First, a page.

Update (1530ET): Facebook responded to President Joe Biden's claim that the technology giant is “killing people.”
“We will not be distracted by accusations which aren’t supported by the facts. The fact is that more than 2 billion people have viewed authoritative information about COVID-19 and vaccines on Facebook, which is more than any other place on the internet,” Facebook spokesman Kevin McAlister told news outlets.
“More than 3.3 million Americans have also used our vaccine finder tool to find out where and how to get a vaccine. The facts show that Facebook is helping save lives. Period,” he added.
Google and Twitter have not responded to requests for comment.
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As Jonathan Turley detailed earlier, President Joe Biden slammed Big Tech companies this week for “killing people” by failing to engage in even greater censorship of free speech on issues related to the pandemic. It was a surprising condemnation of companies who have been loyal allies of Biden, including killing stories embarrassing to his family like the Hunter Biden laptop scandal before the election. It also has censored stories questioning his victory in 2020. Nevertheless, Biden denounced the range of uncensored free speech as the cause of death for many — the ultimate anti-free speech trope for those seeking to convince people to embrace their own censorship.
Biden was asked by a reporter what his message was to “platforms like Facebook” on the subject of “COVID misinformation.” He responded:
“They’re killing people. The only pandemic we have is among the unvaccinated, and they’re killing people.”
This comes as these companies have been criticized for censoring debates over the origin or treatment of Covid-19.
For a year, Big Tech has been censoring those who wanted to discuss the origins of pandemic. It was not until Biden admitted that the virus may have originated in the Wuhan lab that social media suddenly changed its position. Facebook only recently announced that people on its platform will be able to discuss the origins of Covid-19 after censoring any such discussion.
The White House recently admitted that it was flagging “misinformation” for censorship by companies like Facebook. Moreover, White House press secretary Jen Psaki has called for people to be banned from all social media if any one company bans them.
Biden is accusing these companies of actually killing people for refusing even more extensive censorship of speech. The statement equates free speech with death itself.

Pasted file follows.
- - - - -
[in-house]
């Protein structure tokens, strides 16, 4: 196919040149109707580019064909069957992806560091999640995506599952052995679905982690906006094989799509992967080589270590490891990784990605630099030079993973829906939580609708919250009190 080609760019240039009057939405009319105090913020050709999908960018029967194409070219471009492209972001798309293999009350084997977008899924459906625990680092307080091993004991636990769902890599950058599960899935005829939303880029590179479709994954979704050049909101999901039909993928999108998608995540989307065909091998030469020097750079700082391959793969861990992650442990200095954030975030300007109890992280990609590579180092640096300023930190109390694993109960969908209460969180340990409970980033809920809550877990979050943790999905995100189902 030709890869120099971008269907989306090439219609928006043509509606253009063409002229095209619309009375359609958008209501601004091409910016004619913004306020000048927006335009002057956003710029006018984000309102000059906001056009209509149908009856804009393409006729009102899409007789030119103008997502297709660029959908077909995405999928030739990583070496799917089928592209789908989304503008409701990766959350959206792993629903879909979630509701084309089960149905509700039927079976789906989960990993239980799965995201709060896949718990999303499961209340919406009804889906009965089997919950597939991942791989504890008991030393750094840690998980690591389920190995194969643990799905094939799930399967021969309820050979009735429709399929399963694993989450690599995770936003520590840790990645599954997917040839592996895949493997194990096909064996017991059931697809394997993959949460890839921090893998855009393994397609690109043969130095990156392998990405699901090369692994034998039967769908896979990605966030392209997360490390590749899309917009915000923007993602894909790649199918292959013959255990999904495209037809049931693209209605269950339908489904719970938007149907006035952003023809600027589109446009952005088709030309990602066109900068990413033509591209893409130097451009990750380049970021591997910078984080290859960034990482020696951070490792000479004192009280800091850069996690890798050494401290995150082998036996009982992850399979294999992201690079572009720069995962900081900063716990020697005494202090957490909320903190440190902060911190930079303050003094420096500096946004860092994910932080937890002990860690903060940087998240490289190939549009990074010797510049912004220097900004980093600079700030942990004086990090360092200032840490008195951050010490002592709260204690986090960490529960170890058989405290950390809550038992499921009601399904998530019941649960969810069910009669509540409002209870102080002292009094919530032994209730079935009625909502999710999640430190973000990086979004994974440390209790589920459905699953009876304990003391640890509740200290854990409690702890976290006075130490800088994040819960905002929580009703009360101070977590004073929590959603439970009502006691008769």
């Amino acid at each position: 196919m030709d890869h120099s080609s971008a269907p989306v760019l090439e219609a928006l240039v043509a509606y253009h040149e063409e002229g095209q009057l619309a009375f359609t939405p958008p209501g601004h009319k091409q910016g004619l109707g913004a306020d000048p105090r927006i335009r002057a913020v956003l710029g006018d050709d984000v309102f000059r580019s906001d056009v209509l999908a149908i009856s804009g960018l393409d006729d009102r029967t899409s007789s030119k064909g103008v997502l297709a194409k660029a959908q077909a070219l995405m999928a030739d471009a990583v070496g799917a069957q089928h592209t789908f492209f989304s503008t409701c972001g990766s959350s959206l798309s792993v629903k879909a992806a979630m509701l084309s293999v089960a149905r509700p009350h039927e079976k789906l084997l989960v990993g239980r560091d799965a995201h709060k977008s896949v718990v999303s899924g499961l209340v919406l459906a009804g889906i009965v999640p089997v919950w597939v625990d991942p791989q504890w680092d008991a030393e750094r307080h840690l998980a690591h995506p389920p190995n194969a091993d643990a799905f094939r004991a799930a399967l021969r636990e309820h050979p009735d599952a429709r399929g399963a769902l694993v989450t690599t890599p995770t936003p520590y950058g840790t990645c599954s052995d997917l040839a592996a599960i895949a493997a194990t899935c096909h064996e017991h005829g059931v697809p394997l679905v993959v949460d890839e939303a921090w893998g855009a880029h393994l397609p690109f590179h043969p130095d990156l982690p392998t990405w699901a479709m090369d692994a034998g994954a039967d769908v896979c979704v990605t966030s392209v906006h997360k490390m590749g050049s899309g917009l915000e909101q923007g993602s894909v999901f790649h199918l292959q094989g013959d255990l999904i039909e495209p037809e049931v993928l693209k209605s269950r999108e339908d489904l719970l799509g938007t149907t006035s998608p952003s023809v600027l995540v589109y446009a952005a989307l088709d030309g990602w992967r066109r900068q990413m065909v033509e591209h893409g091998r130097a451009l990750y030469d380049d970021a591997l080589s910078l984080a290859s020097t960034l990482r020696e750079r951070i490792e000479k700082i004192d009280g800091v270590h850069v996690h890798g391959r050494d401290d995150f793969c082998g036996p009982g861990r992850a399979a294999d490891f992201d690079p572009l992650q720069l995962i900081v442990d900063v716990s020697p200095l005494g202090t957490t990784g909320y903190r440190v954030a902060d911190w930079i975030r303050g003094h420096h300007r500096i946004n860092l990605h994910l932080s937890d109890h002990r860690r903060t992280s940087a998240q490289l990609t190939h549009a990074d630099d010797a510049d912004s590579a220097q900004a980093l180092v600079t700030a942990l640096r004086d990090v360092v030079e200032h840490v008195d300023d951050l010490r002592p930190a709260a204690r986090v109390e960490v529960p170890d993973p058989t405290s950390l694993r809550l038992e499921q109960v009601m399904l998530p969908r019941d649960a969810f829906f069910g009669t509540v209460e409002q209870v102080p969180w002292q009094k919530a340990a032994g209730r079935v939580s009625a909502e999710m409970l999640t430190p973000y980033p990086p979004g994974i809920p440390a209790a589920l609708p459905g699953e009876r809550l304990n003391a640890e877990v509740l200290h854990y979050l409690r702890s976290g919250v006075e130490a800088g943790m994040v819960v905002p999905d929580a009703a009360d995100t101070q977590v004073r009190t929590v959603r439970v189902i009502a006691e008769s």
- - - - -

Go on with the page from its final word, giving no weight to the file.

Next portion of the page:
We have seen this type of reckless rhetoric in other areas where disagreement with a policy or proposal is treated as de facto racism or hate speech. That was the case recently with the NAACP official who denounced those of opposing what is commonly referred to as critical race theory lessons as haters of a long litany of groups from the disabled to children to “help people.” This was followed by the chilling words “Let them die.”
Rather than seek to convince the skeptical, Biden wants to silent them and use these companies to control what is read and discussed about the pandemic. What is chilling is the degree to which reporters and academics have supported the massive censorship system in the United States. However, that system is clearly not (to use Sen. Blumenthal’s words) “robust enough” for Biden who wants these companies to carry out a more complete censorship of opposing views.
I do not fault those who want to convince citizens to take the vaccinations. I have had the vaccinations as has my family. However, this is part of an overall push for greater censorship and speech controls. Governments always claim noble purposes as the basis for limiting speech or other rights. It is the very danger Louis Brandeis once described in his dissenting opinion in Olmstead v. United States, 277 U.S. 438 (1928):
Experience should teach us to be most on our guard to protect liberty when the government’s purposes are beneficent. Men born to freedom are naturally alert to repel invasion of their liberty by evil-minded rulers. The greatest dangers to liberty lurk in insidious encroachment by men of zeal, well-meaning but without understanding.